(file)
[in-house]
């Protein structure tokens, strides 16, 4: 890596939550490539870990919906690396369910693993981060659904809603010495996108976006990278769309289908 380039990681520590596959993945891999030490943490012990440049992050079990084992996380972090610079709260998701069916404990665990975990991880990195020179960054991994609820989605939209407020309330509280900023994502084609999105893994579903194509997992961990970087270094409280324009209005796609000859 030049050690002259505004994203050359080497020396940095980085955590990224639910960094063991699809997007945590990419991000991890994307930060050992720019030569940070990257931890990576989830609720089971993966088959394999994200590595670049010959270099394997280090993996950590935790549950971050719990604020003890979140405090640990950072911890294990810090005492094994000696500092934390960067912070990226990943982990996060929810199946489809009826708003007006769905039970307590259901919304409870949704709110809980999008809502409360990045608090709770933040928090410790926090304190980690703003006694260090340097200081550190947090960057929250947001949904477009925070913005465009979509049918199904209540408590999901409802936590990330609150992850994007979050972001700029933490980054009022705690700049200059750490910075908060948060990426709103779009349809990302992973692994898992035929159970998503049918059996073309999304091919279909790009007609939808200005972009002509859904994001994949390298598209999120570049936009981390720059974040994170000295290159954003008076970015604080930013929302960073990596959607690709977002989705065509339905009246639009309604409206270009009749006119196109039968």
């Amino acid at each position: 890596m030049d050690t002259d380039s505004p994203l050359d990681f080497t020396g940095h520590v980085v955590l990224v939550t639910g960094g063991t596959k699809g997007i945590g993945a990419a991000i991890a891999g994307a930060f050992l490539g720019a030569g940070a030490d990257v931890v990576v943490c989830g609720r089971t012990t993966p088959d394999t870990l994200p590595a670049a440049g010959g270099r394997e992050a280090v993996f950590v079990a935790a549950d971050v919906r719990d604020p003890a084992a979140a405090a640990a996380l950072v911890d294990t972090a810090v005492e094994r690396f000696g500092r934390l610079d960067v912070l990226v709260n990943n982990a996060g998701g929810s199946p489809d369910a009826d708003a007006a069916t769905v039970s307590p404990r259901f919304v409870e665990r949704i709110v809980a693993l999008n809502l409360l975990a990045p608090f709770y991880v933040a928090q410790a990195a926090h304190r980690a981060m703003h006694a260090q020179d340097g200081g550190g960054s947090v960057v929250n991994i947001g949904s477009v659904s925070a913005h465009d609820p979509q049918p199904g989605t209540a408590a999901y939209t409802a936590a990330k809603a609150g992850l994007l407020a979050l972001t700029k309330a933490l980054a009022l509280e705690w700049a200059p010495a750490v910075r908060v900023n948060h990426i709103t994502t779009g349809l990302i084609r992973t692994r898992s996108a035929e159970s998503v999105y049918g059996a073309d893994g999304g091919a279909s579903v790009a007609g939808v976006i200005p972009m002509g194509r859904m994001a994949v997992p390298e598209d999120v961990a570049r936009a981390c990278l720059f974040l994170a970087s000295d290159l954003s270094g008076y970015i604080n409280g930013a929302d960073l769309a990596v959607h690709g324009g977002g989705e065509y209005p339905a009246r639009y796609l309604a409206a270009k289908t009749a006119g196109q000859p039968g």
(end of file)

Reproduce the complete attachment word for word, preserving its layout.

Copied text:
[in-house]
């Protein structure tokens, strides 16, 4: 890596939550490539870990919906690396369910693993981060659904809603010495996108976006990278769309289908 380039990681520590596959993945891999030490943490012990440049992050079990084992996380972090610079709260998701069916404990665990975990991880990195020179960054991994609820989605939209407020309330509280900023994502084609999105893994579903194509997992961990970087270094409280324009209005796609000859 030049050690002259505004994203050359080497020396940095980085955590990224639910960094063991699809997007945590990419991000991890994307930060050992720019030569940070990257931890990576989830609720089971993966088959394999994200590595670049010959270099394997280090993996950590935790549950971050719990604020003890979140405090640990950072911890294990810090005492094994000696500092934390960067912070990226990943982990996060929810199946489809009826708003007006769905039970307590259901919304409870949704709110809980999008809502409360990045608090709770933040928090410790926090304190980690703003006694260090340097200081550190947090960057929250947001949904477009925070913005465009979509049918199904209540408590999901409802936590990330609150992850994007979050972001700029933490980054009022705690700049200059750490910075908060948060990426709103779009349809990302992973692994898992035929159970998503049918059996073309999304091919279909790009007609939808200005972009002509859904994001994949390298598209999120570049936009981390720059974040994170000295290159954003008076970015604080930013929302960073990596959607690709977002989705065509339905009246639009309604409206270009009749006119196109039968």
């Amino acid at each position: 890596m030049d050690t002259d380039s505004p994203l050359d990681f080497t020396g940095h520590v980085v955590l990224v939550t639910g960094g063991t596959k699809g997007i945590g993945a990419a991000i991890a891999g994307a930060f050992l490539g720019a030569g940070a030490d990257v931890v990576v943490c989830g609720r089971t012990t993966p088959d394999t870990l994200p590595a670049a440049g010959g270099r394997e992050a280090v993996f950590v079990a935790a549950d971050v919906r719990d604020p003890a084992a979140a405090a640990a996380l950072v911890d294990t972090a810090v005492e094994r690396f000696g500092r934390l610079d960067v912070l990226v709260n990943n982990a996060g998701g929810s199946p489809d369910a009826d708003a007006a069916t769905v039970s307590p404990r259901f919304v409870e665990r949704i709110v809980a693993l999008n809502l409360l975990a990045p608090f709770y991880v933040a928090q410790a990195a926090h304190r980690a981060m703003h006694a260090q020179d340097g200081g550190g960054s947090v960057v929250n991994i947001g949904s477009v659904s925070a913005h465009d609820p979509q049918p199904g989605t209540a408590a999901y939209t409802a936590a990330k809603a609150g992850l994007l407020a979050l972001t700029k309330a933490l980054a009022l509280e705690w700049a200059p010495a750490v910075r908060v900023n948060h990426i709103t994502t779009g349809l990302i084609r992973t692994r898992s996108a035929e159970s998503v999105y049918g059996a073309d893994g999304g091919a279909s579903v790009a007609g939808v976006i200005p972009m002509g194509r859904m994001a994949v997992p390298e598209d999120v961990a570049r936009a981390c990278l720059f974040l994170a970087s000295d290159l954003s270094g008076y970015i604080n409280g930013a929302d960073l769309a990596v959607h690709g324009g977002g989705e065509y209005p339905a009246r639009y796609l309604a409206a270009k289908t009749a006119g196109q000859p039968g």